Breast cancer and anxiety: Real talk with a doctor

October 20, 2023 Providence Cancer Team

[5 MIN READ]  

In this article:

  • Alison Conlin, M.D., Director of the Breast Cancer Medical Oncology Program at the Providence Breast Care Clinic, talks about important issues surrounding breast cancer.

  • The American Cancer Society recommends that women at average risk for breast cancer talk with their doctor about starting screenings at age 40. 

  • You can lower your risk of developing breast cancer by avoiding tobacco, limiting alcohol and maintaining a healthy weight. 

This is the time of year when pink ribbons are everywhere, signifying support for the fight against breast cancer during Breast Cancer Awareness Month in October. Out of all the different cancers, breast cancer probably receives the most attention. As a result, women — and men — are hyper-aware that when they receive a breast cancer diagnosis, it will change their life. This can, understandably, cause much anxiety related to screenings, follow-ups and preventive treatment. 

We sat down with Alison Conlin, M.D., Director of the Breast Cancer Medical Oncology Program at the Providence Breast Care Clinic, to talk about breast cancer, anxiety and the latest recommendations about screening and genetic testing.  

Breast cancer genes 

While news about genes that cause breast cancer have become more prominent in recent years, they’re actually not all that common. 

“We’re finding a genetic link in only 5% of cancers,” Dr. Conlin said. “Just because you have a family history of breast cancer doesn’t necessarily mean that you probably have the gene. It’s actually really common to have a family history of breast cancer, because more women have breast cancer than any other type of cancer. Chances are, someone has had breast cancer in your family.” 

So, that means you shouldn’t fret if you have breast cancer in your family. Just make sure you stay up to date with your screenings. 

However, Dr. Conlin said, that also means if you don’t have breast cancer in your family, you have nearly as much of a chance of getting the disease as someone who does. 

Get your mammogram 

That leads us to the most important message doctors want to convey this month: Screening mammograms can save lives. 

“A screening mammogram is important because it can identify something so early that you didn’t even know it was an issue for you,” said Dr. Conlin. “When you catch breast cancer early, you have a much better chance of curing it.” 

According to the American Cancer Society, women at average risk for breast cancer should follow the below guidelines for mammogram screening: 

  • Women between 40 and 44 have the option to start screening with a mammogram every year. 
  • Women 45 to 54 should get mammograms every year.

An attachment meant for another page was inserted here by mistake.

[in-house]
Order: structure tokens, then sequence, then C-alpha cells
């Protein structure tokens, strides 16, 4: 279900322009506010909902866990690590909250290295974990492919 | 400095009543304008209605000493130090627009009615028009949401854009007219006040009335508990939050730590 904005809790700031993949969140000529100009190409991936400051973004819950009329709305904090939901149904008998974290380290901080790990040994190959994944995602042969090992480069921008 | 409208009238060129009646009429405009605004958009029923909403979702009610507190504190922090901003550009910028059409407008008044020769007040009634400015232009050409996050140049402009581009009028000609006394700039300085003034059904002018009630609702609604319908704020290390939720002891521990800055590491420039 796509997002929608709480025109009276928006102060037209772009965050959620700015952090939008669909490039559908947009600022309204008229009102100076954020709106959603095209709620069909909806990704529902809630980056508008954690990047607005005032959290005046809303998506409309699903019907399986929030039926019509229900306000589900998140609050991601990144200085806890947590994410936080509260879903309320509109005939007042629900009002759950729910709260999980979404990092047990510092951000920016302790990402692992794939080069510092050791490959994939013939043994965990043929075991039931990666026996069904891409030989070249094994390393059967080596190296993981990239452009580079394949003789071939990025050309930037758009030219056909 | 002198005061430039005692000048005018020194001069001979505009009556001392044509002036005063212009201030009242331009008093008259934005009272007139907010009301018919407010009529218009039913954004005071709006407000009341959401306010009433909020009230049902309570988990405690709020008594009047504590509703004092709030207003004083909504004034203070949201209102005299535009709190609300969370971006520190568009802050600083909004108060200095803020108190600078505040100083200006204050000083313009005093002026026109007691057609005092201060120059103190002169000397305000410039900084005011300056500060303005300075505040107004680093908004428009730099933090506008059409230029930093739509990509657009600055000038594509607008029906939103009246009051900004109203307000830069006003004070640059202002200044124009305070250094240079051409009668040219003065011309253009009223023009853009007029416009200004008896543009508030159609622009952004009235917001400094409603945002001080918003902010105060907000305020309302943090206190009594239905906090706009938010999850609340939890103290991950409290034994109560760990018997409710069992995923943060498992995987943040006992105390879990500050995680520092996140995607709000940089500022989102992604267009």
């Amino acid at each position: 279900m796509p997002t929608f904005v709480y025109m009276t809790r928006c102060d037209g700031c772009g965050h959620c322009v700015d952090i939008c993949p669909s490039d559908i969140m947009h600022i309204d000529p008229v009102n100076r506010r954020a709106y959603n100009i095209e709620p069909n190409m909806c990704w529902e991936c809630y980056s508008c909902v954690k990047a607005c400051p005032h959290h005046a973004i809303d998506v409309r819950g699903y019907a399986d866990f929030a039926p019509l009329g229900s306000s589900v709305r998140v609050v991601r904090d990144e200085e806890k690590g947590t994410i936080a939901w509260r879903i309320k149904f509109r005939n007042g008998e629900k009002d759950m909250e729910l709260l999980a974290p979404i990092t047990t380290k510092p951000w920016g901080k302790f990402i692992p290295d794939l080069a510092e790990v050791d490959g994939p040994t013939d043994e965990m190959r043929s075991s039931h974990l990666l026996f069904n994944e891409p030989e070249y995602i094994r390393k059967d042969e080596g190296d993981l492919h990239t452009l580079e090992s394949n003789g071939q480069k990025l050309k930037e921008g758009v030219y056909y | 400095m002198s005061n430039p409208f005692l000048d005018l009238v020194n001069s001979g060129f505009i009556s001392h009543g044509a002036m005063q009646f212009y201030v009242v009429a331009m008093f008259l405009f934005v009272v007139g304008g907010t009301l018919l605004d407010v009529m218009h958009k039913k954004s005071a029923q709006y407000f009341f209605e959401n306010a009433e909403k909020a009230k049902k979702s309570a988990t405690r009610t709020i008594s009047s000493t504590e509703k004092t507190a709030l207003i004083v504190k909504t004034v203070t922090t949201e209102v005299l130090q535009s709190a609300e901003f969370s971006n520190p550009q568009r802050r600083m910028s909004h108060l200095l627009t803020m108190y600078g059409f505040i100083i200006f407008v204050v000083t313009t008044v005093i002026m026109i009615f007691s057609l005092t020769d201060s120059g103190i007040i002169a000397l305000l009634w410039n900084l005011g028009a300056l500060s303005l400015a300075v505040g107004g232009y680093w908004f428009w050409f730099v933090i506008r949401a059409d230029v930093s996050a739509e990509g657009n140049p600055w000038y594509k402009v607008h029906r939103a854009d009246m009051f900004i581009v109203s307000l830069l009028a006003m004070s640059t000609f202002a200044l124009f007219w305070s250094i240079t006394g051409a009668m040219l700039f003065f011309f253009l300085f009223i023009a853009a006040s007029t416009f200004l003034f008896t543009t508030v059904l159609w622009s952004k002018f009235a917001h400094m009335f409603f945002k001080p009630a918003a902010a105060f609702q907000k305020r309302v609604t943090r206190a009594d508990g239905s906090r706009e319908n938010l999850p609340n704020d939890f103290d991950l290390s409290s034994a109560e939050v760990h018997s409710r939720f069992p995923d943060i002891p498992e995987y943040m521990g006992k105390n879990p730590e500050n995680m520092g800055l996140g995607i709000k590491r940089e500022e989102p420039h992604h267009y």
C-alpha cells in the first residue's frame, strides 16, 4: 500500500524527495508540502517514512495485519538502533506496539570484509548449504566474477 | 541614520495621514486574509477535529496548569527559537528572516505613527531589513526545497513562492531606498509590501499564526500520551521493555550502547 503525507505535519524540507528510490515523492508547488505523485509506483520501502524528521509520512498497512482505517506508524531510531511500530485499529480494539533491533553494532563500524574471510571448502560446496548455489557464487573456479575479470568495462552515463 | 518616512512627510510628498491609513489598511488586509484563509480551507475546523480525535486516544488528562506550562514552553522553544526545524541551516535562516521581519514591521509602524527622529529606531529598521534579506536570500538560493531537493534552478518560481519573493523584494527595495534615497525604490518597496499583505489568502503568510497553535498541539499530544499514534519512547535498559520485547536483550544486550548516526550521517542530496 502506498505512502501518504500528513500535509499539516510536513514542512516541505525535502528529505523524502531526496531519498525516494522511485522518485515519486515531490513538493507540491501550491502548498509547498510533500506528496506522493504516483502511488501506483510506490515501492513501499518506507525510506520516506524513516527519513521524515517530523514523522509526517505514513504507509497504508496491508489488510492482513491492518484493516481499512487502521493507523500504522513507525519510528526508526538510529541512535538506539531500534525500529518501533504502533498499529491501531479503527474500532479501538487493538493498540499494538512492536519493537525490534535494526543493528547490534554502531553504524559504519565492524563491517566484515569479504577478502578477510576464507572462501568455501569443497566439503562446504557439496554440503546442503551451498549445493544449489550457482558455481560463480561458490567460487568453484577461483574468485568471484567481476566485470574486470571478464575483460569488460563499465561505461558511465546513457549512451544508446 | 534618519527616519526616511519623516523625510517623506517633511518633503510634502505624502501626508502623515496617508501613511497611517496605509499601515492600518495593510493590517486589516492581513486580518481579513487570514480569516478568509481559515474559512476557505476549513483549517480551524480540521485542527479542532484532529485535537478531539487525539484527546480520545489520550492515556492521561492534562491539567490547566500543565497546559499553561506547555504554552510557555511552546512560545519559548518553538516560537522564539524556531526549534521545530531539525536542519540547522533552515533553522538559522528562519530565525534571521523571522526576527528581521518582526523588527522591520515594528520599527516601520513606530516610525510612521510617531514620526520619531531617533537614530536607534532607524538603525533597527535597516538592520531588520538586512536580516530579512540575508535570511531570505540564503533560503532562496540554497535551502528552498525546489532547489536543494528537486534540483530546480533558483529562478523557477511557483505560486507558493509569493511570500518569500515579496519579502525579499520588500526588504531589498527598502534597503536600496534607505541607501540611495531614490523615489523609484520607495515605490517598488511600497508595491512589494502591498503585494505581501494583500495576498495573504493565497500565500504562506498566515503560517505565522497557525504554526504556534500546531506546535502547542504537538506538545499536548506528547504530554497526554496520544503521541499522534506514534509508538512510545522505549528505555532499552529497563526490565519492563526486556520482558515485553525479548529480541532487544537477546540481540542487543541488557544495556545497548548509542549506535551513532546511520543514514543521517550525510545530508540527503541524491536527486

• Women 55 and older can switch to a mammogram every other year, or they can choose to continue yearly mammograms. Screening should continue as long as a woman is in good health and is expected to live at least 10 more years. 

“It’s important to talk to your doctor about the plan that’s right for you,” Dr. Conlin said. “If you have a strong family history of breast cancer, or if you have tested positive for the breast cancer gene, you may want to start screening earlier.” 

While doctors previously recommended that women regularly perform breast self-exams, recent research has shown that such exams do not provide significant protection against cancer. Still, you should watch for any changes in your breasts. 

“A lot of breast changes are completely normal,” Dr. Conlin said. “You should know your own body. If something seems off to you, talk to your doctor about it. We don’t want to miss anything important.” 

Anxiety and breast cancer 

Of course, more screening can often mean more anxiety. Women and men who have an abnormal screening may become extremely nervous. 

“Just remember that most problems with your breasts are not going to be cancer,” Dr. Conlin said. “I have a lot of empathy in my heart for people who are navigating repeat mammograms or breast biopsies, or who are scared to get a mammogram. It is nerve-wracking, because your mind goes through all the what ifs.” 

While there’s no magic wand that can take away your anxiety if you are undergoing further tests, you should remember that even if you do receive a breast cancer diagnosis, there are many more treatments available than ever before. 

Prevent breast cancer 

Steps you can take to reduce your risk of developing breast cancer include: 

  • Maintaining a healthy body weight 
  • Eating a healthy diet 
  • Exercising regularly (at least three times per week) 
  • Avoiding tobacco products 
  • Limiting alcohol intake 
  • Limiting the use of hormone replacement therapies 
  • Breastfeeding your children 
  • Scheduling mammograms as recommended by your health care provider 

It’s scary to even think about battling breast cancer. But by taking care of yourself, you can decrease the likelihood that you will get it. 

Contributing Caregiver 

Alison Conlin, M.D., is the Director of the Breast Cancer Medical Oncology Program at the Providence Breast Care Clinic

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Related resources 

Go to the Breast Center for urgent concerns 

Treatments for advanced breast cancer 

Breast cancer study at Providence 

This information is not intended as a substitute for professional medical care. Always follow your health care professional’s instructions. 

About the Author

The Providence Cancer Team is committed to bringing you the most up-to-date insights about treatments, prevention, care and support available. We know cancer diagnoses strain you both mentally and physically, and we hope to provide a small piece of hope to you or your loved ones who are fighting the cancer battle with useful and clinically-backed advice.

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